The availability of suitable targets is an essential part of the routine activity theory. Even with the presence of motivated offenders and the lack of guardians, crimes could not take place without suitable targets. Unfortunately, for the case of human trafficking, suitable targets are numerous and easy to find. The general movement of the victims are usually from the poorer countries into the first world countries, such as the United Sates, or the victims are moved into neighboring countries that have a slightly higher standard of living (Miko 2002). The citizens of these countries are usually poor and desperate for a better life. They are recruited, usually by
family members, friends or acquaintances, with a promise of jobs and a better life in another country (Trafficking in Persons Report 2001). One example of this type of trafficking would be the situation of women in North Korea. In her paper; â€œBrides, Bruises and the Borderâ€Â, Davis explains how the women of North Korea, who live in conditions of extreme poverty and sexual discrimination, are subjected to high levels of human trafficking. The economic crisis in North Korea, coupled with the gender imbalance that exists in China, creates a black market with a high demand for women and numerous suitable targets to fulfill the demand. (Davis 2006). The rates of trafficking for these North Korean women are so high that it is expected that around 80% of the women who cross the border into China have been forced or duped into slavery by methods such as violence, deception, coercion, abduction, fraud, debt bondage and abuse of power (Davis 2006) Once they are in China, they are often sold as wives to the many Chinese bachelors that exist, or into brothels and bars to serve as prostitutes (Davis 2006). The issue in North Korea is an example of how social, economic and political problems within a country can lead to increased vulnerability for certain groups of the population, usually women, creating vulnerable targets for the traffickers to easily victimize (Clark 2010).
Another high risk group owes its high victimization numbers not to gender, but to age. The numbers of children being trafficked into the sex industry are rising (Clark 2003). As the article â€˜Trafficking in Persons: An issue of human securityâ€™ entails, there are several reasons for this, most of them being connected to HIV/AIDs. The threat of contracting HIV/AIDs scares off many potential customers, so more men are willing to pay more for a young virgin who has a less likely chance of having the virus. Others believe that having sex with a virgin will cure someone infected with the virus. Also, due to the epidemic of HIV/AIDs, the mortality rate of parents has increased in many third world countries, leading to more orphaned street children that are vulnerable to being trafficking (Clark 2003).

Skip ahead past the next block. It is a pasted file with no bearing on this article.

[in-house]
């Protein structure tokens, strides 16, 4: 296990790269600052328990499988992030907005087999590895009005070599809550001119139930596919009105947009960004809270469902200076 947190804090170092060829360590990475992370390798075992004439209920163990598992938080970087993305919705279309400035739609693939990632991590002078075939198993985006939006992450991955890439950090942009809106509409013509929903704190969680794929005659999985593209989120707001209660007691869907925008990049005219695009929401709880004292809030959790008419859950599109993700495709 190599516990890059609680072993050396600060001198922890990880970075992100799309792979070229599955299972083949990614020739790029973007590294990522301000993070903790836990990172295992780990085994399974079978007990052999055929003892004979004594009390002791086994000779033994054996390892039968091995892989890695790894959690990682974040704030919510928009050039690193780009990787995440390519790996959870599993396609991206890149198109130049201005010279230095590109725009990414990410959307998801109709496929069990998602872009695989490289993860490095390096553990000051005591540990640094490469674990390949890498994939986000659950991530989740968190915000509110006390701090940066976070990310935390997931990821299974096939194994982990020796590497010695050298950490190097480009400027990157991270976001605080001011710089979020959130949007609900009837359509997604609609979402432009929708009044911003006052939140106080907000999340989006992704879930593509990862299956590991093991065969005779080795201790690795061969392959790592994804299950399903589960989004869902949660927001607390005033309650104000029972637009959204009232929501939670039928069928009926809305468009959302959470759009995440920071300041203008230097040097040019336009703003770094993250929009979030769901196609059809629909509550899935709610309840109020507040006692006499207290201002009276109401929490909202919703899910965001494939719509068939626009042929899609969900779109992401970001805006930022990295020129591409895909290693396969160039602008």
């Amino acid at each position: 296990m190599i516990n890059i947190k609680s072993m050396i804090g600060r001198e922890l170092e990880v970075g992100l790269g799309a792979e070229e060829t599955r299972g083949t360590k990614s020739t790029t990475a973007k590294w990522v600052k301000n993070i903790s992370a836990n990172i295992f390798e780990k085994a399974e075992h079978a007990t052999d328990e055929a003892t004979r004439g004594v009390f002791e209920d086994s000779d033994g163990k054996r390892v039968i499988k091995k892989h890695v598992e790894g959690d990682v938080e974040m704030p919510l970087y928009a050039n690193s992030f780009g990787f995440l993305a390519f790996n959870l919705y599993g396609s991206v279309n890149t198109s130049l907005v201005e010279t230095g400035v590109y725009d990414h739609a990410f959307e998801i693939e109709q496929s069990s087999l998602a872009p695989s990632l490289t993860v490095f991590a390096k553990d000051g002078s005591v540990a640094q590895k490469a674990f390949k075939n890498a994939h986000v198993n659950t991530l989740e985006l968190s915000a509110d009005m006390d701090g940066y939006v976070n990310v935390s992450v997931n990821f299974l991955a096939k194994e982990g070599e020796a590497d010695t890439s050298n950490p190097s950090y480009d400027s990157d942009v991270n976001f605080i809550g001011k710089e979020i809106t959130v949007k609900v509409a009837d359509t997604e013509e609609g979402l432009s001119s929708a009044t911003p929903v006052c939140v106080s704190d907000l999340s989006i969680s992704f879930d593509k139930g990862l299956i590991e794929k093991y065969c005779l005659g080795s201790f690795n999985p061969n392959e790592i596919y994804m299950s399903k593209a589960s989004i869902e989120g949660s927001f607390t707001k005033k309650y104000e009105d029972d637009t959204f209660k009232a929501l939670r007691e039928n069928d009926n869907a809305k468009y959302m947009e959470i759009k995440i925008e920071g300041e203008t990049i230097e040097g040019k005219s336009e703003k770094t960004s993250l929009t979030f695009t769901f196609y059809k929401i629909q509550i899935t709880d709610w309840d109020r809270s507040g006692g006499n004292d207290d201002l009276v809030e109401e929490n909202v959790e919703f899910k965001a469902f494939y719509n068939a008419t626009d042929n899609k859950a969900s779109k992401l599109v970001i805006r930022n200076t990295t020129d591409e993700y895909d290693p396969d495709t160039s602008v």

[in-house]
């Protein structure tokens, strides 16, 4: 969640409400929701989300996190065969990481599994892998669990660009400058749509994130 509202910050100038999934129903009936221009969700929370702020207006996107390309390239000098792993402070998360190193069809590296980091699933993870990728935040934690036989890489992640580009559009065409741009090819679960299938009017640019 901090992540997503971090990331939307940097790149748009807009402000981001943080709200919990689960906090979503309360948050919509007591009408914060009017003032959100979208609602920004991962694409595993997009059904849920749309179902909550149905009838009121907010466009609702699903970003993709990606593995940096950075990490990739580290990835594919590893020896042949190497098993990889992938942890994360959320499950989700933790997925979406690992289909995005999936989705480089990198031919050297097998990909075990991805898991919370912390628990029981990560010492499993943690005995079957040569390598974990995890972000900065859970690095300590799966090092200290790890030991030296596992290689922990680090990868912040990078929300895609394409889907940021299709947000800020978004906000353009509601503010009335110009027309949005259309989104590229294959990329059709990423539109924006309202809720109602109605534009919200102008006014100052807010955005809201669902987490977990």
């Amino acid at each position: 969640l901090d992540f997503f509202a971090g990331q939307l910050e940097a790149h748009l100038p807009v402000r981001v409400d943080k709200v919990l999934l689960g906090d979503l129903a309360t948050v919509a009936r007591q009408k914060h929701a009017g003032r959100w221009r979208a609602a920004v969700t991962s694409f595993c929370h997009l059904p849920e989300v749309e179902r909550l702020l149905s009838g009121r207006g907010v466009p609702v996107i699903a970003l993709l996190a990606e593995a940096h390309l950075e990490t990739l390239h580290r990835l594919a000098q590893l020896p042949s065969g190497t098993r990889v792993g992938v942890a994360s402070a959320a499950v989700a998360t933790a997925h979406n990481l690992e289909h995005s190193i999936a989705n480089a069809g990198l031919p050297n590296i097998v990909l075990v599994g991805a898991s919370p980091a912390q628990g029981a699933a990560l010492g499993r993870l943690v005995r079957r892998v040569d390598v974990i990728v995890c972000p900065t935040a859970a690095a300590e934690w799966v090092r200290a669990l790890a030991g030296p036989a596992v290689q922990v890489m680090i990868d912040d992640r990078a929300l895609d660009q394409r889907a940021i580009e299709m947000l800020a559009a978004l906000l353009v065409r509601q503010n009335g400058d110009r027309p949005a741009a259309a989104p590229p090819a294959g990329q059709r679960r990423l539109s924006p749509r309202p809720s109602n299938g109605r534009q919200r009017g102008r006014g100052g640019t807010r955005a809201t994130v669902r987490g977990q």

Many other social factors exist that create large amounts of suitable targets for the traffickers. In countries where women are seen as a burden, and viewed as commodities instead of a person, families will willingly sell their daughters, either because of the desperate need for money, or to avoid having to provide a dowry that is needed to marry a daughter off (Miko 2002). Other families believe the lies that are told to them; that their daughters will be given good paying jobs in America and that they will have a better life in another country (Miko 2002). If these methods do not work, outright kidnapping and forceful abduction of young women also occurs (Miko 2002). In countries that are torn apart by war and fighting, the amount of orphans and street children greatly increase, creating a vulnerable population for the traffickers to target (Trafficking in Persons 2000). Political instability, militarism, civil unrest, internal armed conflict, and natural disasters are all other examples of problems that can occur in a country that leads to massive displacement of population, which in turn leads to an increase in vulnerability and an increase in trafficking (Trafficking in Persons 2000).